In Master Gardener, a meticulous horticulturist is devoted to tending the grounds of a beautiful Louisiana estate and pandering to his employer, the wealthy dowager. Source: Australian Catholics.
A reassurance for those who feel set up by the title of the film: there are many beguilingly beautiful close-ups of flowers during the opening credits, wonderful vistas of flowers, geometric French gardens, natural British gardens and wild gardens. However, after this initial reassurance, we see fewer and fewer flowers and rather more human thorns.
While this is a drama about an expert gardener, and thought there are many explanations of seeds, growth, flowers, it is more a drama about human nature. It carries the message that whatever the destruction – natural or with malicious human motivation – rejuvenated regrowth is always possible.
Narvel Roth (Edgerton) is the sombre master gardener in the spacious grounds of a Louisiana mansion, presided over by a bitterly rich dowager owner, Norma Haverhill (Weaver).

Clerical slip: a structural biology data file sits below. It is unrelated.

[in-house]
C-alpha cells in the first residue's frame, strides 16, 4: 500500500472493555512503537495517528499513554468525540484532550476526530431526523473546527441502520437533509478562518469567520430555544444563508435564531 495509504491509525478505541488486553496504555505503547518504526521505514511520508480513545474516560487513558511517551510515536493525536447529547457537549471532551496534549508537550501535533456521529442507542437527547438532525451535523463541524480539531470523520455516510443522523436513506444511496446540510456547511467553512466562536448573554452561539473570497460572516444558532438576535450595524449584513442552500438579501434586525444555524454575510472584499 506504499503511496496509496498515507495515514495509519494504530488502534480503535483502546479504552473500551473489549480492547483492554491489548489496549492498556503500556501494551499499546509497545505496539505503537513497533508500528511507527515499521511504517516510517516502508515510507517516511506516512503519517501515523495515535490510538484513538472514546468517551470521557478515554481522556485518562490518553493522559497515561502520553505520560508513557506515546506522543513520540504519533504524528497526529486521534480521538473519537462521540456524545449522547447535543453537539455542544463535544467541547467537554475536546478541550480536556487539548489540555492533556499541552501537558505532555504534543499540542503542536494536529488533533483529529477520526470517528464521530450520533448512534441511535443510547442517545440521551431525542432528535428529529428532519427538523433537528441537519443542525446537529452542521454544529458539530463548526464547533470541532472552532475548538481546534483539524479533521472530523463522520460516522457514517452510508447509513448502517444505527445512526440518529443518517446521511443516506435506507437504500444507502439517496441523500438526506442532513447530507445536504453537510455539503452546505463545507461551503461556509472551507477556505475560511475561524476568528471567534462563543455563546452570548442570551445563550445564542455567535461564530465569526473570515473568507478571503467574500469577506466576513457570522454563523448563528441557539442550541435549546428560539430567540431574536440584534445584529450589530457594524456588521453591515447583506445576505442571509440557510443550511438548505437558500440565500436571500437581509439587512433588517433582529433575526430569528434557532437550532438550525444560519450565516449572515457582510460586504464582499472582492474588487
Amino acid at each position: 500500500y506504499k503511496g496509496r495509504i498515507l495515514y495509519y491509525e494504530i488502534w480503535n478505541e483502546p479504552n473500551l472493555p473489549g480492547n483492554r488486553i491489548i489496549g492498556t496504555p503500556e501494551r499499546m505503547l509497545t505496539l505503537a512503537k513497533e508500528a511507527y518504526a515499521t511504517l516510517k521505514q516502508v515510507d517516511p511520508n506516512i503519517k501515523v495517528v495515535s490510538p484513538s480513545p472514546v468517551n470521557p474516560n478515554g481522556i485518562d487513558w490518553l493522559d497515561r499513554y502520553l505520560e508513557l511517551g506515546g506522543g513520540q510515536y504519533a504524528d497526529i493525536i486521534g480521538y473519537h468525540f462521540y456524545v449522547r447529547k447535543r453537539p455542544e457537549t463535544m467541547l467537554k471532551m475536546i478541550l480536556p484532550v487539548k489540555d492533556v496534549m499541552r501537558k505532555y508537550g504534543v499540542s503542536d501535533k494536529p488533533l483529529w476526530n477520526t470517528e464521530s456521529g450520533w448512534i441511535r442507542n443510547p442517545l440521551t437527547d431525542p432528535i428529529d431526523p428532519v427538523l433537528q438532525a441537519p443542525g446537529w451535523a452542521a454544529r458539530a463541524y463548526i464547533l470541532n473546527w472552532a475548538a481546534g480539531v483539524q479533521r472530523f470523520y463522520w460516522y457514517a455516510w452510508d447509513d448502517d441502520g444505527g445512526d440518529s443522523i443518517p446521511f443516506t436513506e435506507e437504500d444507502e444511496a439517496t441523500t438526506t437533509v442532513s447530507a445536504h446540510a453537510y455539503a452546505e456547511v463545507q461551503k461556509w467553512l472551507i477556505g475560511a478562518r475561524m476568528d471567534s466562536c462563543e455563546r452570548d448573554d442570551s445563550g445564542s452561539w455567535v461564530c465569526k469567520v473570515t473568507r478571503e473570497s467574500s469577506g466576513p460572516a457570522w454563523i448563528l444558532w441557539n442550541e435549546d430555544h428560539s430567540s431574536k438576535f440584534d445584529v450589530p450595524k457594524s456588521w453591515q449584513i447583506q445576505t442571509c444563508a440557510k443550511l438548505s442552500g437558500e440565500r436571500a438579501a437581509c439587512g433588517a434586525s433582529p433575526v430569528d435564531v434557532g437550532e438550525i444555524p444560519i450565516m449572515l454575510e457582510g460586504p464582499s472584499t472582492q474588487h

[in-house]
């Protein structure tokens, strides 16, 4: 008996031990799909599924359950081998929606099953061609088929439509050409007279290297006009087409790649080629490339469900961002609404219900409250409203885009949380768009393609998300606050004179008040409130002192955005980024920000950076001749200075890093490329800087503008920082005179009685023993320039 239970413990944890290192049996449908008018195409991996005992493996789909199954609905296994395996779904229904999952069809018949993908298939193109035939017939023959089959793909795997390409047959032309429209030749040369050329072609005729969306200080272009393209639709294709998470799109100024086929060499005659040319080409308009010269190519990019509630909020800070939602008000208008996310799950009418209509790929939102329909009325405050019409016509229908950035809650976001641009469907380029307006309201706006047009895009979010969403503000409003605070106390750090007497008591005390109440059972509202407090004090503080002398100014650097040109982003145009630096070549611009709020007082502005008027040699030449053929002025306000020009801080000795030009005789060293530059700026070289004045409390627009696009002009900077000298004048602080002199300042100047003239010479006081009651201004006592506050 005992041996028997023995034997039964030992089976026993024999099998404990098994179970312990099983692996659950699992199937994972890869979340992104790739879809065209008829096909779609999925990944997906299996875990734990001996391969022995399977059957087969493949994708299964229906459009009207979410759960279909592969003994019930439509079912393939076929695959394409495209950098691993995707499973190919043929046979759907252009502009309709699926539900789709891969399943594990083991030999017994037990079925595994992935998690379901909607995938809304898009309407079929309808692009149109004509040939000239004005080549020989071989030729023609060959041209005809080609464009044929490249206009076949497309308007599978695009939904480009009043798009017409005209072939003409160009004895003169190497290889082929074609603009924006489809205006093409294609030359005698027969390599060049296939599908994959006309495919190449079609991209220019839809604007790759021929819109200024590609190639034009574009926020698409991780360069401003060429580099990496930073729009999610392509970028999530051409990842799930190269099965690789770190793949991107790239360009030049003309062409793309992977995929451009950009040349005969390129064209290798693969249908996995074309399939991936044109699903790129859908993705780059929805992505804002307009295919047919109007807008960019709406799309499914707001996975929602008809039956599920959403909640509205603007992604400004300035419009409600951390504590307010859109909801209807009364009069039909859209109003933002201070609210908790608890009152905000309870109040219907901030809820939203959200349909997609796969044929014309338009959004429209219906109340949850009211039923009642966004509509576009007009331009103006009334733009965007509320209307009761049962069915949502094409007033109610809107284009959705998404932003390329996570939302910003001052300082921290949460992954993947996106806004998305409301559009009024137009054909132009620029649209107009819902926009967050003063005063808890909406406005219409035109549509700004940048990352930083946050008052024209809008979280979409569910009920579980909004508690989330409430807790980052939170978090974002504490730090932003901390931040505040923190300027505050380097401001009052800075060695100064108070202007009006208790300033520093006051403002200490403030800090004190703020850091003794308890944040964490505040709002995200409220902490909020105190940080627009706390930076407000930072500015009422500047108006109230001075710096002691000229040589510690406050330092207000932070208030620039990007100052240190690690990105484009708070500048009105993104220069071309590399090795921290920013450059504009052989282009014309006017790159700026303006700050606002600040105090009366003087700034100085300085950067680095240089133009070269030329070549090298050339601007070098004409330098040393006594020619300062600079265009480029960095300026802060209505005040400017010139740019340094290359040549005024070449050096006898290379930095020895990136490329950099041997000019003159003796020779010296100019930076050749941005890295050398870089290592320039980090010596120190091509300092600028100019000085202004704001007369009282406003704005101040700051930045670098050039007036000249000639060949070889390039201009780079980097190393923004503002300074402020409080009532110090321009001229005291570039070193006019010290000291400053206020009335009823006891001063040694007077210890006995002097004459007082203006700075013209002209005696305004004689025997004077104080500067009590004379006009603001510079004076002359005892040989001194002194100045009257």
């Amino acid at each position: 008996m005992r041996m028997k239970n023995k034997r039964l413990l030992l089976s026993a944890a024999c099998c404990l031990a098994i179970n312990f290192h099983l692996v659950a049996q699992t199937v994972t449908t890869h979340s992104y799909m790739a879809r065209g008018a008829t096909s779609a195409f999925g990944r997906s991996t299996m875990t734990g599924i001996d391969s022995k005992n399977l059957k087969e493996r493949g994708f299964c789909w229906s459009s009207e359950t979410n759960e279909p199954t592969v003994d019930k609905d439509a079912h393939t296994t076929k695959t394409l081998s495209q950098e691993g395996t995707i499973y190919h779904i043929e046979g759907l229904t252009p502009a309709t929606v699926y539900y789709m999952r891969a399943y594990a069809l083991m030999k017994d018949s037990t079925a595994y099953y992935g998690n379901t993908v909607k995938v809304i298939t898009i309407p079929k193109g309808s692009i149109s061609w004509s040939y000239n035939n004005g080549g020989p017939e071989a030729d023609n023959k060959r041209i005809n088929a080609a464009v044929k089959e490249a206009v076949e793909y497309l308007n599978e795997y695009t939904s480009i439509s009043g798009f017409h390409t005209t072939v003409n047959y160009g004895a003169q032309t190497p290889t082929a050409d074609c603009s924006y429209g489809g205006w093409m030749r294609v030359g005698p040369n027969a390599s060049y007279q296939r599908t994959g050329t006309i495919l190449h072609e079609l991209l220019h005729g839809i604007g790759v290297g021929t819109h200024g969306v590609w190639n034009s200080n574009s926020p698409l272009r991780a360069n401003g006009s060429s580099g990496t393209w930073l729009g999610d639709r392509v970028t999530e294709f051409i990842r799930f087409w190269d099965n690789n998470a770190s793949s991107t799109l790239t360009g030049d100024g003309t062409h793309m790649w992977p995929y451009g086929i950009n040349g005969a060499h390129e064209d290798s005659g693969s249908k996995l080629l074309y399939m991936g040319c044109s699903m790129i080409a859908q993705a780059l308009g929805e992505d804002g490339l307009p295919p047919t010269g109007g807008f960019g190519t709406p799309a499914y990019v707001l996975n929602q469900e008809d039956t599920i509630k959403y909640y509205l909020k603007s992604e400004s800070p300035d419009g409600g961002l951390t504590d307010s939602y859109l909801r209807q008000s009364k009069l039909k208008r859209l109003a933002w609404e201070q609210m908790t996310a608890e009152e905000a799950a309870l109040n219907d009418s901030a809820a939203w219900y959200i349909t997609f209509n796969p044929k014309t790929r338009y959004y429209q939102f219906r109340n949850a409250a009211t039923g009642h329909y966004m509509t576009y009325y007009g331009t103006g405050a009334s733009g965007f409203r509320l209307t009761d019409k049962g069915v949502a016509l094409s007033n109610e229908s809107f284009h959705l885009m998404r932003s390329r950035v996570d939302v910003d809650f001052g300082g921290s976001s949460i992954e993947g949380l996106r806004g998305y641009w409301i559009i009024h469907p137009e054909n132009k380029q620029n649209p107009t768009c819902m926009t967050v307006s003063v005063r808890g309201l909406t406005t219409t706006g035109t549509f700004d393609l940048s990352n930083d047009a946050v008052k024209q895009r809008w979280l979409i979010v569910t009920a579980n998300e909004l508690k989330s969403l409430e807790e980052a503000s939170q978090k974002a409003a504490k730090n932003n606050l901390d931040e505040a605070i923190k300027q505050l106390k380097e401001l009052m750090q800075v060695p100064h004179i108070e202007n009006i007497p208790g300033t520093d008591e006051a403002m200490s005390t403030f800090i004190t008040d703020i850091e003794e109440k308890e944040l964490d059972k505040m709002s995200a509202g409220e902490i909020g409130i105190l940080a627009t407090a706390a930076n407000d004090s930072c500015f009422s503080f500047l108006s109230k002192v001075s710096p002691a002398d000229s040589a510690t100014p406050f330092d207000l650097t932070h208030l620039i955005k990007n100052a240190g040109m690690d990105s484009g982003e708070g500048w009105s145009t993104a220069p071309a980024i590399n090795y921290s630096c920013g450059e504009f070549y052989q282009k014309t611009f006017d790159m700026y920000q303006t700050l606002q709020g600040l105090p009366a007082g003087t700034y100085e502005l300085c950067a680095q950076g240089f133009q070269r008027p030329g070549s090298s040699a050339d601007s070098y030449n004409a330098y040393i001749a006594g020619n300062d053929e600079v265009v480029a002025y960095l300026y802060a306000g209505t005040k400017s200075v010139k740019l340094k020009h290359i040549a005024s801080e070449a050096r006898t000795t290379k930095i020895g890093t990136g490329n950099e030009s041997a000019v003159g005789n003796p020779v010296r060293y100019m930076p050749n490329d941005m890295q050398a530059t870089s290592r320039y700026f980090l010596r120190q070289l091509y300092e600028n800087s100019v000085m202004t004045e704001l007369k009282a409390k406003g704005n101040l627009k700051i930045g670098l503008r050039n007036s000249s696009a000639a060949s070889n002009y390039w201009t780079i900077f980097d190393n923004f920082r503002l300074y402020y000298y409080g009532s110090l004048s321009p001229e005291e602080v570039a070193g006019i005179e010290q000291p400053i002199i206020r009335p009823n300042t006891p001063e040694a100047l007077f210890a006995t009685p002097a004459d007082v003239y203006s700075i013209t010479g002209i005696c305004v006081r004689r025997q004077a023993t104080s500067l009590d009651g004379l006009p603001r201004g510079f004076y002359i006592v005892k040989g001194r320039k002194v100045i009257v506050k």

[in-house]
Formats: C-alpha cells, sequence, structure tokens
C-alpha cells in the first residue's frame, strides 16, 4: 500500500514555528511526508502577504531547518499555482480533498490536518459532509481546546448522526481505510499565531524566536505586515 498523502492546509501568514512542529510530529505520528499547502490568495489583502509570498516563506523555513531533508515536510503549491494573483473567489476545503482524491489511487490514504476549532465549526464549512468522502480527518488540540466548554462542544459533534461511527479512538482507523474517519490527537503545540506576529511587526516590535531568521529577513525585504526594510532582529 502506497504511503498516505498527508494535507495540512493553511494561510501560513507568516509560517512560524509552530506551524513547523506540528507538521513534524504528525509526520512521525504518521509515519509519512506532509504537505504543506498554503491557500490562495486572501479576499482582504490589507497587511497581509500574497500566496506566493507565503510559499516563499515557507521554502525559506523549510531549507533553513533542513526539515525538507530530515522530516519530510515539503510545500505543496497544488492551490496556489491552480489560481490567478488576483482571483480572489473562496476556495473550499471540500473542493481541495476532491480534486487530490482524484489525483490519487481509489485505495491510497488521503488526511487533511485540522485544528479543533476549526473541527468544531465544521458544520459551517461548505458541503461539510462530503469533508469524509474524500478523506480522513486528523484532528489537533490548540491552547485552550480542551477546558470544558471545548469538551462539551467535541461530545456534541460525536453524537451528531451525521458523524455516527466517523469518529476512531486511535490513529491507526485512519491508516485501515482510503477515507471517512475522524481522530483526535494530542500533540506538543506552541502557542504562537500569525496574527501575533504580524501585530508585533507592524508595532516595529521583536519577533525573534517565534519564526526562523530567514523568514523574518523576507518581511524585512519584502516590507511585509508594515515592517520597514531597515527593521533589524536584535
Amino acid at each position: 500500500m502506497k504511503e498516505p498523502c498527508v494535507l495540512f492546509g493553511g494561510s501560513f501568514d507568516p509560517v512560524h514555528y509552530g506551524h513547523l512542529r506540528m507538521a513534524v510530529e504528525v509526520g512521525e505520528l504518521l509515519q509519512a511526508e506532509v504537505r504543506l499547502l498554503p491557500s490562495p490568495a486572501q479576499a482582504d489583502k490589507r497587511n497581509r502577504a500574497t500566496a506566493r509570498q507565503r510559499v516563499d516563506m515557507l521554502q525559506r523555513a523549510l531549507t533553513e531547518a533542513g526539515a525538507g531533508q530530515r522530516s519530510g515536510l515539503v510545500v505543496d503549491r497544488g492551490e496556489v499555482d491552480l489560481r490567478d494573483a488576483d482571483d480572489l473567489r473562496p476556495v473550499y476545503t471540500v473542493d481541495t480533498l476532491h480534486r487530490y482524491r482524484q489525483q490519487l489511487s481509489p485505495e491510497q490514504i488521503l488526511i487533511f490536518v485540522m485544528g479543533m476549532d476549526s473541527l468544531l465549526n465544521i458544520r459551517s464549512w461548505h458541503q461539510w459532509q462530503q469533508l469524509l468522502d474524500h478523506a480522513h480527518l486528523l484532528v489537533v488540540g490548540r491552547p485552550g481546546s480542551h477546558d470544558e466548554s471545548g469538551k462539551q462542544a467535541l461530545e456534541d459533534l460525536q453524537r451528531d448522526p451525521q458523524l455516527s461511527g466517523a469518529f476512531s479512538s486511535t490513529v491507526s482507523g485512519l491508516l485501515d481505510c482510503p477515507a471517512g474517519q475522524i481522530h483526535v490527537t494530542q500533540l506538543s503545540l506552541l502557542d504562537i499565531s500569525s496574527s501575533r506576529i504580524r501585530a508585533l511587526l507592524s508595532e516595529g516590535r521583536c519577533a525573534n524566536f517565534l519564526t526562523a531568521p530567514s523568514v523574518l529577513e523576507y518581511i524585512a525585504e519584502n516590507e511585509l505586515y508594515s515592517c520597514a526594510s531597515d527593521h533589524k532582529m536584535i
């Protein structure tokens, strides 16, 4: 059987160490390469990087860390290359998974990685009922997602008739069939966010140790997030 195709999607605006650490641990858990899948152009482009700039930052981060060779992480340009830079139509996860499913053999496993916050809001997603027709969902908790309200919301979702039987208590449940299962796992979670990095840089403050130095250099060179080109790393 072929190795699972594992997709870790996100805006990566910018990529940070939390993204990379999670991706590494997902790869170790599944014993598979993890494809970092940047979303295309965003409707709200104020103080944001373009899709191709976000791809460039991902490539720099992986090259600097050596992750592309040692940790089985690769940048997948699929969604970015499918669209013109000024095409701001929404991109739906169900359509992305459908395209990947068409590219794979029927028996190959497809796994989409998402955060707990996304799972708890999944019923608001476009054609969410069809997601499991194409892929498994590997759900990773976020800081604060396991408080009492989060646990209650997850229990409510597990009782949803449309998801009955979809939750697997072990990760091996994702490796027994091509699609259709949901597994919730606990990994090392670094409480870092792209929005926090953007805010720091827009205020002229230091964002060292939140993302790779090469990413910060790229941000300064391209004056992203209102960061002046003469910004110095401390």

Norma has had a long family tradition with the gardens, a local reputation, and has her gardener obedient to her beck and call. He is a respectful loner, with a mysterious background that gradually reveals a far different life and ideology.
Into the mix comes Norma’s grandniece, Maya (Swindell). Norma agrees to take her in as an apprentice to Narvel but she has nothing but disdain for Maya’s mother and keeps her distance.
The drama intensifies with Maya and her increasingly bitter grand aunt. Narvel is fascinated with Maya and circumstances lead him to make his own moral decisions.
Apart from the beauty of the flowers, this is a rather sombre drama, becoming ever more sombre as the flowers disappear.
Review by Fr Peter Malone MSC, Jesuit Media
Master Gardener: Starring Joel Edgerton, Sigourney Weaver, Quintessa Swindell and Esai Morales. Directed by Paul Schrader. 111 minutes. Rated M (Mature themes, sex scenes and coarse language).
Master Gardener (Jesuit Media via Australian Catholics)